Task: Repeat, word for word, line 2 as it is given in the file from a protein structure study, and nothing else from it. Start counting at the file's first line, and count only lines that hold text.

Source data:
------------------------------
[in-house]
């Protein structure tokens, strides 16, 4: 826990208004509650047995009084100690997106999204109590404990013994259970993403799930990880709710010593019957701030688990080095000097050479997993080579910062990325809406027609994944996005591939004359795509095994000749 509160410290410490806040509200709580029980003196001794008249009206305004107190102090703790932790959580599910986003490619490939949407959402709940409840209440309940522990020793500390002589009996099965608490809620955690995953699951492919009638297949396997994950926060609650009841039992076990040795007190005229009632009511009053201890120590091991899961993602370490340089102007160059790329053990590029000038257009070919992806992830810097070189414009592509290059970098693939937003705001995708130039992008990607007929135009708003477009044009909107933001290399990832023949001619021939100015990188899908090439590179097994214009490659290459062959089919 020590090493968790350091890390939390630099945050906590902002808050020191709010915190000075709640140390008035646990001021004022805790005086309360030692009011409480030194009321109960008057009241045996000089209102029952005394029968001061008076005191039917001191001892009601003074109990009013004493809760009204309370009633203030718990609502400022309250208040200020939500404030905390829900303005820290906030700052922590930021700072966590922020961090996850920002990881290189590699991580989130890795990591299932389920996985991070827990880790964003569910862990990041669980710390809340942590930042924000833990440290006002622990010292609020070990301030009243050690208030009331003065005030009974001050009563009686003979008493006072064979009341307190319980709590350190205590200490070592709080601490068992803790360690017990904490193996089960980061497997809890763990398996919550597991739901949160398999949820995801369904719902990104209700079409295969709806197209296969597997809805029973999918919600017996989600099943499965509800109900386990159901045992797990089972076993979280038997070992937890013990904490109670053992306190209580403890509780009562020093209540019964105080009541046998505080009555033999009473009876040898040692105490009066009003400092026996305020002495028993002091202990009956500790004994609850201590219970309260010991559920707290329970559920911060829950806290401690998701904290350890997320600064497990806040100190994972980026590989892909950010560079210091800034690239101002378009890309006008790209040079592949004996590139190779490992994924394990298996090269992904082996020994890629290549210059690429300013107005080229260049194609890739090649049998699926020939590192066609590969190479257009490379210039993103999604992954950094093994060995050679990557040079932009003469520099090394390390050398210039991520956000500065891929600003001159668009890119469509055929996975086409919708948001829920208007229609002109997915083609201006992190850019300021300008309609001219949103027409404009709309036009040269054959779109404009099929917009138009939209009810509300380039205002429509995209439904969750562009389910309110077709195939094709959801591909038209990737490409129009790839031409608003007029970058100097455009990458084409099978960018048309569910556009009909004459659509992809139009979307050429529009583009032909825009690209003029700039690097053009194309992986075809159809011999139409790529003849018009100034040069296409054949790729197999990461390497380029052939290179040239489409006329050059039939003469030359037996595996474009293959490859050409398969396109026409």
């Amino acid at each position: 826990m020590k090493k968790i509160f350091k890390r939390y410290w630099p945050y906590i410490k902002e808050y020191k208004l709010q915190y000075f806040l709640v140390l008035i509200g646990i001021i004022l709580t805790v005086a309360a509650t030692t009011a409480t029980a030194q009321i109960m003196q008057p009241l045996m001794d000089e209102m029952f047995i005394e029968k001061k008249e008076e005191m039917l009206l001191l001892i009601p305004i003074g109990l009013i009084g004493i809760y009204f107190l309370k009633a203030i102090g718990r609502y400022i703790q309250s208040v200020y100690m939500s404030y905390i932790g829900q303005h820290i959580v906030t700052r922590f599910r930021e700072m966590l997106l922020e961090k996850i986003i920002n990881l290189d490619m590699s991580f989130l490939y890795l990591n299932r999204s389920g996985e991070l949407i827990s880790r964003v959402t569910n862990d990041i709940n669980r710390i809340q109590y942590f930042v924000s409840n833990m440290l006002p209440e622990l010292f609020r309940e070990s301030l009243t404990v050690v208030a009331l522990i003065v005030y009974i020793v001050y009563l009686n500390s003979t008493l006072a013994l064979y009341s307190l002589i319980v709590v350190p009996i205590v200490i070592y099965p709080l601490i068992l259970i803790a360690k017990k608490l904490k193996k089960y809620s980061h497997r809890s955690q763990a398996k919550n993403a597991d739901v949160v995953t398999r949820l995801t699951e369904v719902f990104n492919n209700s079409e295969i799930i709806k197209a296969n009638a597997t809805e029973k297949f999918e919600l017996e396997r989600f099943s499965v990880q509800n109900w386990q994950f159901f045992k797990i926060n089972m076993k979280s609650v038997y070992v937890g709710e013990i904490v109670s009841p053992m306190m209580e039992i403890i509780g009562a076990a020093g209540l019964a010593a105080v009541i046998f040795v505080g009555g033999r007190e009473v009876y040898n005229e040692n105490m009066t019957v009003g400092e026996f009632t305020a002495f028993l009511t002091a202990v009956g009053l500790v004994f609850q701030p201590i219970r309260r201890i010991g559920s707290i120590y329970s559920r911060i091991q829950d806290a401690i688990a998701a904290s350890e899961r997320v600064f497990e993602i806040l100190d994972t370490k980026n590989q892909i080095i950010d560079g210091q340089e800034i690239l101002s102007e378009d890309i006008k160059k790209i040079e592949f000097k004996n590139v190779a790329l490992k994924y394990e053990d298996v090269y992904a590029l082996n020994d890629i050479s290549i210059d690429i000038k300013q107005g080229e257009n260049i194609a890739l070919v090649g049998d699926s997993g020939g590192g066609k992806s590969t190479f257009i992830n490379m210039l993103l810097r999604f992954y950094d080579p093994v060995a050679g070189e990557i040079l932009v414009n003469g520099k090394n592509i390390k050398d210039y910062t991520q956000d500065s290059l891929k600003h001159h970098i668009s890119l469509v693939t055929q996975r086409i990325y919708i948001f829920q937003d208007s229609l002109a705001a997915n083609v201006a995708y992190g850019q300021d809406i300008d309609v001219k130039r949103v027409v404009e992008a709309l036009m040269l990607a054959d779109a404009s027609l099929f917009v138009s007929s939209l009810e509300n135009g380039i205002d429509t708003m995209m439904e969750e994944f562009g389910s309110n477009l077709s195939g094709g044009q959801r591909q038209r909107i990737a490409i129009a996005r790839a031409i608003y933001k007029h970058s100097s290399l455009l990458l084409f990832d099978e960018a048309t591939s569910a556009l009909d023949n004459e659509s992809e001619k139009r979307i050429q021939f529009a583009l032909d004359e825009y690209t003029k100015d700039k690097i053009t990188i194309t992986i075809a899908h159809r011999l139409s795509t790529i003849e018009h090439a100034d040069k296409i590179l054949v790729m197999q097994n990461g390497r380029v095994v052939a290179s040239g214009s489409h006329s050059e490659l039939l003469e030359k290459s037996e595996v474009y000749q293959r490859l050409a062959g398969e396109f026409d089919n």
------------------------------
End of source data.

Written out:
């Protein structure tokens, strides 16, 4: 826990208004509650047995009084100690997106999204109590404990013994259970993403799930990880709710010593019957701030688990080095000097050479997993080579910062990325809406027609994944996005591939004359795509095994000749 509160410290410490806040509200709580029980003196001794008249009206305004107190102090703790932790959580599910986003490619490939949407959402709940409840209440309940522990020793500390002589009996099965608490809620955690995953699951492919009638297949396997994950926060609650009841039992076990040795007190005229009632009511009053201890120590091991899961993602370490340089102007160059790329053990590029000038257009070919992806992830810097070189414009592509290059970098693939937003705001995708130039992008990607007929135009708003477009044009909107933001290399990832023949001619021939100015990188899908090439590179097994214009490659290459062959089919 020590090493968790350091890390939390630099945050906590902002808050020191709010915190000075709640140390008035646990001021004022805790005086309360030692009011409480030194009321109960008057009241045996000089209102029952005394029968001061008076005191039917001191001892009601003074109990009013004493809760009204309370009633203030718990609502400022309250208040200020939500404030905390829900303005820290906030700052922590930021700072966590922020961090996850920002990881290189590699991580989130890795990591299932389920996985991070827990880790964003569910862990990041669980710390809340942590930042924000833990440290006002622990010292609020070990301030009243050690208030009331003065005030009974001050009563009686003979008493006072064979009341307190319980709590350190205590200490070592709080601490068992803790360690017990904490193996089960980061497997809890763990398996919550597991739901949160398999949820995801369904719902990104209700079409295969709806197209296969597997809805029973999918919600017996989600099943499965509800109900386990159901045992797990089972076993979280038997070992937890013990904490109670053992306190209580403890509780009562020093209540019964105080009541046998505080009555033999009473009876040898040692105490009066009003400092026996305020002495028993002091202990009956500790004994609850201590219970309260010991559920707290329970559920911060829950806290401690998701904290350890997320600064497990806040100190994972980026590989892909950010560079210091800034690239101002378009890309006008790209040079592949004996590139190779490992994924394990298996090269992904082996020994890629290549210059690429300013107005080229260049194609890739090649049998699926020939590192066609590969190479257009490379210039993103999604992954950094093994060995050679990557040079932009003469520099090394390390050398210039991520956000500065891929600003001159668009890119469509055929996975086409919708948001829920208007229609002109997915083609201006992190850019300021300008309609001219949103027409404009709309036009040269054959779109404009099929917009138009939209009810509300380039205002429509995209439904969750562009389910309110077709195939094709959801591909038209990737490409129009790839031409608003007029970058100097455009990458084409099978960018048309569910556009009909004459659509992809139009979307050429529009583009032909825009690209003029700039690097053009194309992986075809159809011999139409790529003849018009100034040069296409054949790729197999990461390497380029052939290179040239489409006329050059039939003469030359037996595996474009293959490859050409398969396109026409």